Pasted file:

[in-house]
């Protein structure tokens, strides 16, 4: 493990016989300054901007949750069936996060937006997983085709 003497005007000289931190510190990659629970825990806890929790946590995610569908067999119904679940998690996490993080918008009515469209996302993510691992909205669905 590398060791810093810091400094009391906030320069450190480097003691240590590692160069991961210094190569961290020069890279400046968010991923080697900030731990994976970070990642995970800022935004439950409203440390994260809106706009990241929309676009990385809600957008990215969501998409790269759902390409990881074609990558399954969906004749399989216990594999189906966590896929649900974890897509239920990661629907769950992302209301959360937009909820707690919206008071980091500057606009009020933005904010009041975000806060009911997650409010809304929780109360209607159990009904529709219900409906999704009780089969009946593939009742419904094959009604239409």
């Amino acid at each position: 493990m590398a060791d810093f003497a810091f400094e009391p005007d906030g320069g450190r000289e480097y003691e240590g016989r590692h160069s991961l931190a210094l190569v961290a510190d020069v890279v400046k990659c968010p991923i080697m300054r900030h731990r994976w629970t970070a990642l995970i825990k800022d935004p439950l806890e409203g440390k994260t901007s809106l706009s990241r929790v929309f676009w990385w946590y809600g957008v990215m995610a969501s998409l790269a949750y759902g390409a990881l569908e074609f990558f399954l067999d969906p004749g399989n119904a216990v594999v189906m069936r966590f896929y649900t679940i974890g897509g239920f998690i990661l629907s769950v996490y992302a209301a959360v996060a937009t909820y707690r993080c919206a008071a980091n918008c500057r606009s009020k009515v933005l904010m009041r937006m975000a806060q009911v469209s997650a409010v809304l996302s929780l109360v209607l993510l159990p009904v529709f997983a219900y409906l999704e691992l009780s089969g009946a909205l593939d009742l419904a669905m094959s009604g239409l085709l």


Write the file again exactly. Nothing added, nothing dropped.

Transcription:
[in-house]
């Protein structure tokens, strides 16, 4: 493990016989300054901007949750069936996060937006997983085709 003497005007000289931190510190990659629970825990806890929790946590995610569908067999119904679940998690996490993080918008009515469209996302993510691992909205669905 590398060791810093810091400094009391906030320069450190480097003691240590590692160069991961210094190569961290020069890279400046968010991923080697900030731990994976970070990642995970800022935004439950409203440390994260809106706009990241929309676009990385809600957008990215969501998409790269759902390409990881074609990558399954969906004749399989216990594999189906966590896929649900974890897509239920990661629907769950992302209301959360937009909820707690919206008071980091500057606009009020933005904010009041975000806060009911997650409010809304929780109360209607159990009904529709219900409906999704009780089969009946593939009742419904094959009604239409």
């Amino acid at each position: 493990m590398a060791d810093f003497a810091f400094e009391p005007d906030g320069g450190r000289e480097y003691e240590g016989r590692h160069s991961l931190a210094l190569v961290a510190d020069v890279v400046k990659c968010p991923i080697m300054r900030h731990r994976w629970t970070a990642l995970i825990k800022d935004p439950l806890e409203g440390k994260t901007s809106l706009s990241r929790v929309f676009w990385w946590y809600g957008v990215m995610a969501s998409l790269a949750y759902g390409a990881l569908e074609f990558f399954l067999d969906p004749g399989n119904a216990v594999v189906m069936r966590f896929y649900t679940i974890g897509g239920f998690i990661l629907s769950v996490y992302a209301a959360v996060a937009t909820y707690r993080c919206a008071a980091n918008c500057r606009s009020k009515v933005l904010m009041r937006m975000a806060q009911v469209s997650a409010v809304l996302s929780l109360v209607l993510l159990p009904v529709f997983a219900y409906l999704e691992l009780s089969g009946a909205l593939d009742l419904a669905m094959s009604g239409l085709l």